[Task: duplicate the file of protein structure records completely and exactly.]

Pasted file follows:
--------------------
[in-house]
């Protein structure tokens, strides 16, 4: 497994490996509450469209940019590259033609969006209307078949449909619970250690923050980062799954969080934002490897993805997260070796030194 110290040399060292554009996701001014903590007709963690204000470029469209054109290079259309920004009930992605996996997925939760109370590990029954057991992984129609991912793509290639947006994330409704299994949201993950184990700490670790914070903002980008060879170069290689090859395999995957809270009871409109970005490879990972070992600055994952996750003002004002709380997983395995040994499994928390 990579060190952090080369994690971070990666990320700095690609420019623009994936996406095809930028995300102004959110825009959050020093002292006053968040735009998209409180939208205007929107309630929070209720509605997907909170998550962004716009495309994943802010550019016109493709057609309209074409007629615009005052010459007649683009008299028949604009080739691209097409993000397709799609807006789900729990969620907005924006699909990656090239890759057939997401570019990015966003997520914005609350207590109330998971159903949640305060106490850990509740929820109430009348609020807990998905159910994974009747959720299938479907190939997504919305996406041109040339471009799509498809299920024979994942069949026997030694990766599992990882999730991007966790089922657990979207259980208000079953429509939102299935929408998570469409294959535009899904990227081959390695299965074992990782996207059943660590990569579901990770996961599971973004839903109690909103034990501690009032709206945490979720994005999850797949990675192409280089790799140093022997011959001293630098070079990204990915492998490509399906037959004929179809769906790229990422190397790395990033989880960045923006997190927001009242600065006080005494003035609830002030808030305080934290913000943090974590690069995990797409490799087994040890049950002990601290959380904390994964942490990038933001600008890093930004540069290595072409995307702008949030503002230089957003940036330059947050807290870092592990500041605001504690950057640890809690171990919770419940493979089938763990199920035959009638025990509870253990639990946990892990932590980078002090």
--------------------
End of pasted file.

[in-house]
């Protein structure tokens, strides 16, 4: 497994490996509450469209940019590259033609969006209307078949449909619970250690923050980062799954969080934002490897993805997260070796030194 110290040399060292554009996701001014903590007709963690204000470029469209054109290079259309920004009930992605996996997925939760109370590990029954057991992984129609991912793509290639947006994330409704299994949201993950184990700490670790914070903002980008060879170069290689090859395999995957809270009871409109970005490879990972070992600055994952996750003002004002709380997983395995040994499994928390 990579060190952090080369994690971070990666990320700095690609420019623009994936996406095809930028995300102004959110825009959050020093002292006053968040735009998209409180939208205007929107309630929070209720509605997907909170998550962004716009495309994943802010550019016109493709057609309209074409007629615009005052010459007649683009008299028949604009080739691209097409993000397709799609807006789900729990969620907005924006699909990656090239890759057939997401570019990015966003997520914005609350207590109330998971159903949640305060106490850990509740929820109430009348609020807990998905159910994974009747959720299938479907190939997504919305996406041109040339471009799509498809299920024979994942069949026997030694990766599992990882999730991007966790089922657990979207259980208000079953429509939102299935929408998570469409294959535009899904990227081959390695299965074992990782996207059943660590990569579901990770996961599971973004839903109690909103034990501690009032709206945490979720994005999850797949990675192409280089790799140093022997011959001293630098070079990204990915492998490509399906037959004929179809769906790229990422190397790395990033989880960045923006997190927001009242600065006080005494003035609830002030808030305080934290913000943090974590690069995990797409490799087994040890049950002990601290959380904390994964942490990038933001600008890093930004540069290595072409995307702008949030503002230089957003940036330059947050807290870092592990500041605001504690950057640890809690171990919770419940493979089938763990199920035959009638025990509870253990639990946990892990932590980078002090």